Virtual gaming helps rehab patients get back on their feet
A global trial into the effects of digital devices in rehabilitation has found that virtual reality (VR) video games, activity monitors and handheld computer devices can help people stand and walk. Reported to be the largest worldwide study of this kind, the trial took place in three Australian hospitals led by the University of Sydney and included an international team of experts. The findings of the trial are published in PLOS Medicine.
Three hundred participants ranging from 18 to 101 years — recovering from strokes, brain injuries, falls and fractures — used an average of four different devices such as Fitbits, Xboxes, Wiis and iPads while in hospital and two different devices after they returned home. The digital devices were chosen based on what would suit each patient’s walking and standing challenges as well as taking into account their preferences and rehabilitation goals. Fitbits were the most commonly used digital device.
The digital devices included VR video games, activity monitors and handheld computer devices aimed to enable a higher dose of therapy, make exercises more interactive and enable remote connection with participants’ physiotherapists.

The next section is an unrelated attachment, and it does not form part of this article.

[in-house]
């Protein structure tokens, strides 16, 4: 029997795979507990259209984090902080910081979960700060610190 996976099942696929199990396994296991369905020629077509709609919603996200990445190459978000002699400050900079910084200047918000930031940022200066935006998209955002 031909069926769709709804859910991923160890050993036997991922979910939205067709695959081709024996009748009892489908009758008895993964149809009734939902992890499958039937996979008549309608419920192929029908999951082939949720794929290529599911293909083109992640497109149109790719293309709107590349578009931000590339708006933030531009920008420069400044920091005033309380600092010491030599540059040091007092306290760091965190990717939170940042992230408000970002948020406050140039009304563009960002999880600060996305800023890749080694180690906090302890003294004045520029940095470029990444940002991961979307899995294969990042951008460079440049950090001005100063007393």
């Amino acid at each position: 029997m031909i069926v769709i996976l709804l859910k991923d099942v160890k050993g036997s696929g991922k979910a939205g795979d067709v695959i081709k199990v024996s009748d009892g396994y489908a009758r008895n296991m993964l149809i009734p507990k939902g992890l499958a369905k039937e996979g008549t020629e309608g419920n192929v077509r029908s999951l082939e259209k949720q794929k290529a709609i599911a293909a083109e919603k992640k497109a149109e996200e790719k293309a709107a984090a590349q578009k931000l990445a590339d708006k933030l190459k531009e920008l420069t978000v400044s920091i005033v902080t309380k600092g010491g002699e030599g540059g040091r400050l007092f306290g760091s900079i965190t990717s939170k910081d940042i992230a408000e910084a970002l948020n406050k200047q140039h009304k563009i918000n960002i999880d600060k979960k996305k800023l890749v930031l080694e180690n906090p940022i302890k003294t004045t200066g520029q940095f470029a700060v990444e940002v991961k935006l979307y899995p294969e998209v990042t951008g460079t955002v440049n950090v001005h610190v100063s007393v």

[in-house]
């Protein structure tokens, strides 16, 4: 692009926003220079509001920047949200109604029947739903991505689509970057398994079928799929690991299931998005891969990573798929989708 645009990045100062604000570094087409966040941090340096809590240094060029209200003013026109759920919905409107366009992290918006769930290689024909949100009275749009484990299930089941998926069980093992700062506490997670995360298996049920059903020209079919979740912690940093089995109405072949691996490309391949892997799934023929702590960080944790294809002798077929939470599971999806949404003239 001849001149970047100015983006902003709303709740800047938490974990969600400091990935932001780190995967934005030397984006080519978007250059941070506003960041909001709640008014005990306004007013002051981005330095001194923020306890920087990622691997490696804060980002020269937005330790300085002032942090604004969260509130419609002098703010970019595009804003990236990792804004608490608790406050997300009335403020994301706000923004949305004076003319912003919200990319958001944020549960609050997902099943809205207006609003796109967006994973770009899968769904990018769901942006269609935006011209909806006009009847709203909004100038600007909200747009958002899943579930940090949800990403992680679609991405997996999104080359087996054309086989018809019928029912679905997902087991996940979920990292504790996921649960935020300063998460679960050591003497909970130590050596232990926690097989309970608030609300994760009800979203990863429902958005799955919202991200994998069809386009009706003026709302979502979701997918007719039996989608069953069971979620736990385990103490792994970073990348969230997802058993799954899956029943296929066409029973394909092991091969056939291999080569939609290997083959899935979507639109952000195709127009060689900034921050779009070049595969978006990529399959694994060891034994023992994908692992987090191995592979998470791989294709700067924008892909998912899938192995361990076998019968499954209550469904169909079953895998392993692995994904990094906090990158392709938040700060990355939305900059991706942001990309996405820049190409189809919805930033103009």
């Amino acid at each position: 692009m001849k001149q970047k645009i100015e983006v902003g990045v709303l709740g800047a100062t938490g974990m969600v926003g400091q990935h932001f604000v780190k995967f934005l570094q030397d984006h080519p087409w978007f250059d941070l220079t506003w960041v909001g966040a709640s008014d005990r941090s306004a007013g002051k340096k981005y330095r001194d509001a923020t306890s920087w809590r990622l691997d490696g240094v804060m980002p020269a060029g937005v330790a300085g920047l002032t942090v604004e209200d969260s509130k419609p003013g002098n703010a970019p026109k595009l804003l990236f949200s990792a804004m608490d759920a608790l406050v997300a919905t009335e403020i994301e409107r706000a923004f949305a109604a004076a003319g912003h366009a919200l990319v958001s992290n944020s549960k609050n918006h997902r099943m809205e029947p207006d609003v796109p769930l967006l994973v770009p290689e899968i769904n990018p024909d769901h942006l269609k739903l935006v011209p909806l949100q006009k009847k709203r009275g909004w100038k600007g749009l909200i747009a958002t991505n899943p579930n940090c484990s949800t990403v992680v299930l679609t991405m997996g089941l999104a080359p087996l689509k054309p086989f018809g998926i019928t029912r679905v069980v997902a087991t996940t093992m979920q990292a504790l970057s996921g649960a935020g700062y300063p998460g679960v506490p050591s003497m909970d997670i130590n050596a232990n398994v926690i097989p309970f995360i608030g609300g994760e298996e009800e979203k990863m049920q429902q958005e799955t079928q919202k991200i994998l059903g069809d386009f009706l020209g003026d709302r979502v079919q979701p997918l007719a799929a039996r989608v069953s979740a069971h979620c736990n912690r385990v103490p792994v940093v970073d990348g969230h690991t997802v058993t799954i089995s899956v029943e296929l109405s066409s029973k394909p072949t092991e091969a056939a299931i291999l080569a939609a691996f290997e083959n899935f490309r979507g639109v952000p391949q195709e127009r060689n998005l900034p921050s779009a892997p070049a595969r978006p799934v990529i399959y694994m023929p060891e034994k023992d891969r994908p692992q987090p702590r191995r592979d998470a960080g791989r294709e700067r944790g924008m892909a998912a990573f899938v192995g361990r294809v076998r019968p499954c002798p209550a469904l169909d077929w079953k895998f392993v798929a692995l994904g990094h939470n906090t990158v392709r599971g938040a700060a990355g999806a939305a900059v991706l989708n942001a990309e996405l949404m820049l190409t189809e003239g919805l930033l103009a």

Those who exercised using digital devices in addition to their usual rehabilitation were found to have better mobility (walking, standing up and balance) after three weeks and six months.
Lead author Dr Leanne Hassett from the University of Sydney said the benefits reported by patients using the digital devices included variety, fun, feedback about performance, cognitive challenge. Participants said the devices enabled additional exercise and provided opportunities to use the devices with others (eg, family, therapists and other patients).
“These benefits meant patients were more likely to continue their therapy when and where it suited them, with the assistance of digital health care,” Dr Hassett said.
“Participants loved Fitbits: one woman would demand to put it on in the middle of the night before she went to the toilet, to make sure all her steps were counted.
“This model of rehabilitation therapy proved to be feasible and enjoyable, and demonstrated that it could be used across different care settings, such as post-hospital rehabilitation, with mostly remote support by the physiotherapist.
“The study shows that future physical rehabilitation models should look at including digital devices to improve both inpatient and post-hospital rehabilitation.”
The next step will trial the approach in clinical practice by incorporating it into the work of physiotherapists.
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